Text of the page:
Samarkand, sublime mythical city, famous for having been, for millennia, a crossroads of the Silk Road linking China to Europe, has known many famous travelers, Marco Polo (d. 1324) and Ibn Battuta (m. 1368) in the lead. The latter, after having stayed there around 1335, recorded this precious testimony in his famous travelogue.

I headed for the city of Samarkand, one of the largest, most beautiful and most magnificent cities in the world. It is built on the edge of a river called the Foulons River, and is covered with hydraulic machines that water the gardens. They have platforms and seats to sit on and shops selling fruit and other food. There were also considerable palaces and monuments on the riverside which heralded the uplifting of the spirit of the inhabitants of Samarkand. The people of Samarkand have generous qualities and are friendly to strangers. “.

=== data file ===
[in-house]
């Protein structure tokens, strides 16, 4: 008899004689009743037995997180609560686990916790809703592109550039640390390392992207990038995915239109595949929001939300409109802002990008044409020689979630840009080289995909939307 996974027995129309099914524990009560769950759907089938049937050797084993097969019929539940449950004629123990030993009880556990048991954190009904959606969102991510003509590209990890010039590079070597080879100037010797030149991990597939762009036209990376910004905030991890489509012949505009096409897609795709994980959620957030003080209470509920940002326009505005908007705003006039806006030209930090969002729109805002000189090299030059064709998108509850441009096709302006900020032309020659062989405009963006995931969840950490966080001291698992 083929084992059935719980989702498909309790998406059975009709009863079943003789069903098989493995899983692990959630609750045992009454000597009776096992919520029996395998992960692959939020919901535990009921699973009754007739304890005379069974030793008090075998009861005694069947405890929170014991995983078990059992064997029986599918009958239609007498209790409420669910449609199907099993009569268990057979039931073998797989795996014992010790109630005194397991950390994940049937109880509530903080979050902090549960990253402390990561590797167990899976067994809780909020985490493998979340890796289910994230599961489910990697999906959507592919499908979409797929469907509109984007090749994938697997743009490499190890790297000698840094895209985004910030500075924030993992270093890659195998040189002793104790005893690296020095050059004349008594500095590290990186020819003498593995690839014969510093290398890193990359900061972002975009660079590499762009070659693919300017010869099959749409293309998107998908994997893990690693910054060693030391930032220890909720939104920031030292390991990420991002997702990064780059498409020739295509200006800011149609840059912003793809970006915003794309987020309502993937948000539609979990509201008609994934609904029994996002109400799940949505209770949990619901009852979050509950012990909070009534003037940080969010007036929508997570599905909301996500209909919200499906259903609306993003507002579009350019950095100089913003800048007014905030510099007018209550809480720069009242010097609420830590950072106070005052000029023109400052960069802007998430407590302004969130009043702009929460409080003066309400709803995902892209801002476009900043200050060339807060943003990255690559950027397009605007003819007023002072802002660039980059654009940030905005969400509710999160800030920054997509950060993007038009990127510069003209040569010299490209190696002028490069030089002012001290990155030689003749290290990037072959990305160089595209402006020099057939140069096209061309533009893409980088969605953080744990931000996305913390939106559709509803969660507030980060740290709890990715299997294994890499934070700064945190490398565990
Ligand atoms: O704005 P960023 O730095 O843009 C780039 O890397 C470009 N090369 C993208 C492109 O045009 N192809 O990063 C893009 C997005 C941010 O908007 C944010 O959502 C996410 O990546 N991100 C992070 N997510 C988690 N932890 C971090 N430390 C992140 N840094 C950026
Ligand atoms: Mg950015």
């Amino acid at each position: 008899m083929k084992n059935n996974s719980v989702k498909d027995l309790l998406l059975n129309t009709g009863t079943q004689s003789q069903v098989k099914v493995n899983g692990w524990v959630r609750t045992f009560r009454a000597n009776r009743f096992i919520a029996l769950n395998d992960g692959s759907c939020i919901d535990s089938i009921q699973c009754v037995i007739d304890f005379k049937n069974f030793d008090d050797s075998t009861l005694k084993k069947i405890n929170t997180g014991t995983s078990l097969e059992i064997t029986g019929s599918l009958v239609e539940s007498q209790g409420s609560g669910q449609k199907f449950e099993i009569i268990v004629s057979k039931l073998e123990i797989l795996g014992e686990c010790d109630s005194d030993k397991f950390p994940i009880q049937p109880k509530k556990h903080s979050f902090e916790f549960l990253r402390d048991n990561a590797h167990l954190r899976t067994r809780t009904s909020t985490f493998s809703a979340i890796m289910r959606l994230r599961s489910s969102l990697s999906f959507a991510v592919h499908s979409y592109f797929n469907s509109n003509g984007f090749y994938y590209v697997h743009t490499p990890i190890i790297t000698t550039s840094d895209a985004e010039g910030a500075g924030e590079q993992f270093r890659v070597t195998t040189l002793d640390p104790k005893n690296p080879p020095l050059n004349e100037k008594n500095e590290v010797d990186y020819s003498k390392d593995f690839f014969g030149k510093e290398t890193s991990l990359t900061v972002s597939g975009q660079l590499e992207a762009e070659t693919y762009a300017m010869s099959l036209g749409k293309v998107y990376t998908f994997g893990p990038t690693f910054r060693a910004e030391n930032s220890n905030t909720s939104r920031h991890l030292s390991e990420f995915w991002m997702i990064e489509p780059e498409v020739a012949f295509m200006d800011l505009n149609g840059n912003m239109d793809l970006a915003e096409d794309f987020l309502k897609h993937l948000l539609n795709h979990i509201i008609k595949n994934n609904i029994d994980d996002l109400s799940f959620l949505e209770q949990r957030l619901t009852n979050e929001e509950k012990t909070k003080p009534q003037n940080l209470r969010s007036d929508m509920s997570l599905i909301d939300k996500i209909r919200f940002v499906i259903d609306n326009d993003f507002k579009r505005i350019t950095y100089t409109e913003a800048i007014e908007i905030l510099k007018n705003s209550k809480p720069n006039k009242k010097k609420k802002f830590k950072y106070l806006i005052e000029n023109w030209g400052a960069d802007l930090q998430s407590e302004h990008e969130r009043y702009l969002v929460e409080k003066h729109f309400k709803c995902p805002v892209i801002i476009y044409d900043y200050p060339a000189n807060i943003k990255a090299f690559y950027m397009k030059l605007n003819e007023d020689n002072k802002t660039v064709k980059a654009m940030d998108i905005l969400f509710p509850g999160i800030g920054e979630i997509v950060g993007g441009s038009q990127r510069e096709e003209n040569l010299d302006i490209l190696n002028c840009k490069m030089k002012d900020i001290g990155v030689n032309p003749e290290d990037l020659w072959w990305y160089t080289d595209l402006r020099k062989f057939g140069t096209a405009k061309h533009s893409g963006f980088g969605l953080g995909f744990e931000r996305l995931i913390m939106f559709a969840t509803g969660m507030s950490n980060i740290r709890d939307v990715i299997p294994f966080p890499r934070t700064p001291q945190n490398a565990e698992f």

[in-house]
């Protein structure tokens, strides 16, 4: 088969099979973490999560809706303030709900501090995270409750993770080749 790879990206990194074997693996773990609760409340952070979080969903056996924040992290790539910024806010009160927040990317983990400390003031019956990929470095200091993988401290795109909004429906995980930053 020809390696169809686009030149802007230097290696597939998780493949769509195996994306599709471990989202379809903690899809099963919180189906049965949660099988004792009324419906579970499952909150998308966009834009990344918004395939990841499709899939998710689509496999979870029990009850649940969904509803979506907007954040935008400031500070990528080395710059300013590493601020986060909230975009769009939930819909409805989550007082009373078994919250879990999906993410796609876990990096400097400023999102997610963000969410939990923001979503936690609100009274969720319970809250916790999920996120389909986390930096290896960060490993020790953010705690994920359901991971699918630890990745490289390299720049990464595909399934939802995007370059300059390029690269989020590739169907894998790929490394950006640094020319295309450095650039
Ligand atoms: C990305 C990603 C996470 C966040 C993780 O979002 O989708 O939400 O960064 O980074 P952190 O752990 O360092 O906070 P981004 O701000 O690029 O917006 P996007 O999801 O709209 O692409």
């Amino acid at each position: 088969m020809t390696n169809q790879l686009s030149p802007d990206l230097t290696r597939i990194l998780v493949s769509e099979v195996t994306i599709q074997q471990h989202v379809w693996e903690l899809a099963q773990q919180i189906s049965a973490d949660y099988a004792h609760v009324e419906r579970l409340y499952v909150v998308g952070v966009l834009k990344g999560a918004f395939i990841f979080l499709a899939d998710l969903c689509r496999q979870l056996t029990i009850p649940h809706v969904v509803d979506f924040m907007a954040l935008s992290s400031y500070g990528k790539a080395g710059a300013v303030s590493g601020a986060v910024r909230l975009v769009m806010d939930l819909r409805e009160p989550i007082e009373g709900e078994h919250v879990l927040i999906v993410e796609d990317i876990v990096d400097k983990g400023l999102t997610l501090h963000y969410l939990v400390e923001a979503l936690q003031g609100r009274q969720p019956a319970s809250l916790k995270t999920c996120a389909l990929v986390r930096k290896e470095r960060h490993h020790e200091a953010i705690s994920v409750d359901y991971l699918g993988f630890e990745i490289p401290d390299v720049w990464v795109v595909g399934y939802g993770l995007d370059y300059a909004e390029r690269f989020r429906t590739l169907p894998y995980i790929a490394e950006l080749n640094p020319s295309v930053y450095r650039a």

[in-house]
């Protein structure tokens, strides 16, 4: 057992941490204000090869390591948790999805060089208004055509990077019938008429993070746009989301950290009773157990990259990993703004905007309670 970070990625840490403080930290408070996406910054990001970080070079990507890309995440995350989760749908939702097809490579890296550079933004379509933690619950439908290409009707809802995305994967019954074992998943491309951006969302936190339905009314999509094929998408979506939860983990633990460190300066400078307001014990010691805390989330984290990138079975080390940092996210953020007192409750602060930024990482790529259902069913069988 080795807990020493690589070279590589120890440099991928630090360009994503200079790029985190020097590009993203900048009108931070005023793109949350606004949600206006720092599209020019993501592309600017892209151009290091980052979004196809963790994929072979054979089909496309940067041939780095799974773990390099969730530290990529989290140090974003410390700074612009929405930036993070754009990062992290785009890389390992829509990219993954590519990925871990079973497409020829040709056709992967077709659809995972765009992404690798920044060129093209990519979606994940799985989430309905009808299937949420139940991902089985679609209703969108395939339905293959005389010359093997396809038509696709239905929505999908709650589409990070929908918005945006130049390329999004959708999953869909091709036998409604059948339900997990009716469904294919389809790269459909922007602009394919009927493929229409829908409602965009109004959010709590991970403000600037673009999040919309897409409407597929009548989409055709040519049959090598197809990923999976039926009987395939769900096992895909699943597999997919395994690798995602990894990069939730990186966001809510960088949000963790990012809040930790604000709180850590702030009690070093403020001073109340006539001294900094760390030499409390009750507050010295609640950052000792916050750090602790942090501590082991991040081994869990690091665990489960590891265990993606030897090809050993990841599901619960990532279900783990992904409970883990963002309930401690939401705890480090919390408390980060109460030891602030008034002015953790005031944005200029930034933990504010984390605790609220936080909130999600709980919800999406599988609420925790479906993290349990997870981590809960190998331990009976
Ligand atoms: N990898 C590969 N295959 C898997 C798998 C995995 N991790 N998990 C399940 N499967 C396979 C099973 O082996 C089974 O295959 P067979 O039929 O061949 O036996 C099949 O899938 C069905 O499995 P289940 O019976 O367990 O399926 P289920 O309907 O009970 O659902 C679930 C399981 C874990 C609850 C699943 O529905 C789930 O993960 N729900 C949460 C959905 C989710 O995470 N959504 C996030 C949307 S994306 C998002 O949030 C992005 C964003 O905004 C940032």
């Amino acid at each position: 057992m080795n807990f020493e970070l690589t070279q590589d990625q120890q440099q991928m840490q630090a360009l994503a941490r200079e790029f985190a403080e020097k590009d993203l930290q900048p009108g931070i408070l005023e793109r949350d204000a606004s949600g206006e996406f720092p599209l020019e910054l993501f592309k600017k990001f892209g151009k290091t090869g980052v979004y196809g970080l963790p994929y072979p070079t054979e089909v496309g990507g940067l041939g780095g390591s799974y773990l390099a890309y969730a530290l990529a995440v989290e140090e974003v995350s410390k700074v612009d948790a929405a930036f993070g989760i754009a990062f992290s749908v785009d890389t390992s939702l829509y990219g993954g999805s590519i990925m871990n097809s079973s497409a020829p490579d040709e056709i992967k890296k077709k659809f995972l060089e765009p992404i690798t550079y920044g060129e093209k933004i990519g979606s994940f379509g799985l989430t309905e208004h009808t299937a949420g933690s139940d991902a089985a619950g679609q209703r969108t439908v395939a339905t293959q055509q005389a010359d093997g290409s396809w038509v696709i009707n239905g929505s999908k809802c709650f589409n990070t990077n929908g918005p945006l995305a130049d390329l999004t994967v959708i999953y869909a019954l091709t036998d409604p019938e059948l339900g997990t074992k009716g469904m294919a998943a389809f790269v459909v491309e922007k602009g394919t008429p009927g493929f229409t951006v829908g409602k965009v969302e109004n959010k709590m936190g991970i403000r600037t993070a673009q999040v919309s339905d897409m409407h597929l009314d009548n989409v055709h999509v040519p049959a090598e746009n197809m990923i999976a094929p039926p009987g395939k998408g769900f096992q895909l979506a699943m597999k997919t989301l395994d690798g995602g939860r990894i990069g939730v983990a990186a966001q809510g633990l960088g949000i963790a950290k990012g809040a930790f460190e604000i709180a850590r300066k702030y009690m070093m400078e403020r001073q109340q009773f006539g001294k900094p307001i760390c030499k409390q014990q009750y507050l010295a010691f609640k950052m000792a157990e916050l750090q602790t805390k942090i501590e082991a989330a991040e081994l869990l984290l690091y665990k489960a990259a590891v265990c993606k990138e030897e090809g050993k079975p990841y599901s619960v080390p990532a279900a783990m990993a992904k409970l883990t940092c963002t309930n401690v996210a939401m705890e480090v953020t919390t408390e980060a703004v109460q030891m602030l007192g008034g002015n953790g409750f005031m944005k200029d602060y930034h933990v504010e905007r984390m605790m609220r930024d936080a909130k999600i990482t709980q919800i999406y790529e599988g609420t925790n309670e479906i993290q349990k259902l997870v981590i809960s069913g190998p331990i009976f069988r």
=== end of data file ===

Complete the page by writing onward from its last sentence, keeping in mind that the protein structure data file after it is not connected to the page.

Rich in historical monuments, this city, one of the oldest inhabited cities of Central Asia was, proclaimed in 2001 by Unesco, crossroads of cultures and world heritage site, before celebrating, a little later (2007), its 2750th anniversary. However, if Samarkand is famous, in particular, for its Samarkand blue, it is just as much for its famous paper which for centuries bore its name. Indispensable support for the fixation of writing, the paper of Samarkand, in addition to revolutionizing the modes of transmission of knowledge, was to make this city one of the best known in the world. A jealously well-kept secret that the Abbasids, victorious at the battle of Talas (751), snatched from two Hans papermakers who were taken prisoner. Founding then the very first stationery of the Moslem empire, Samarkand diffused its invaluable support in the Islamic world, before it reaches Europe by Andalusia.


Boukhara – Photo Jean-Pierre Dalbéra

If Uzbekistan collaborated in revolutionizing the modes of transmission of knowledge, it was also so as an actor in the development of Islamic sciences, still in progress today. Whether it is haditology, theology, philosophy, mathematics, medicine, pharmacology or mysticism, Islamic thought owes a lot to this country of Greater Khorasan.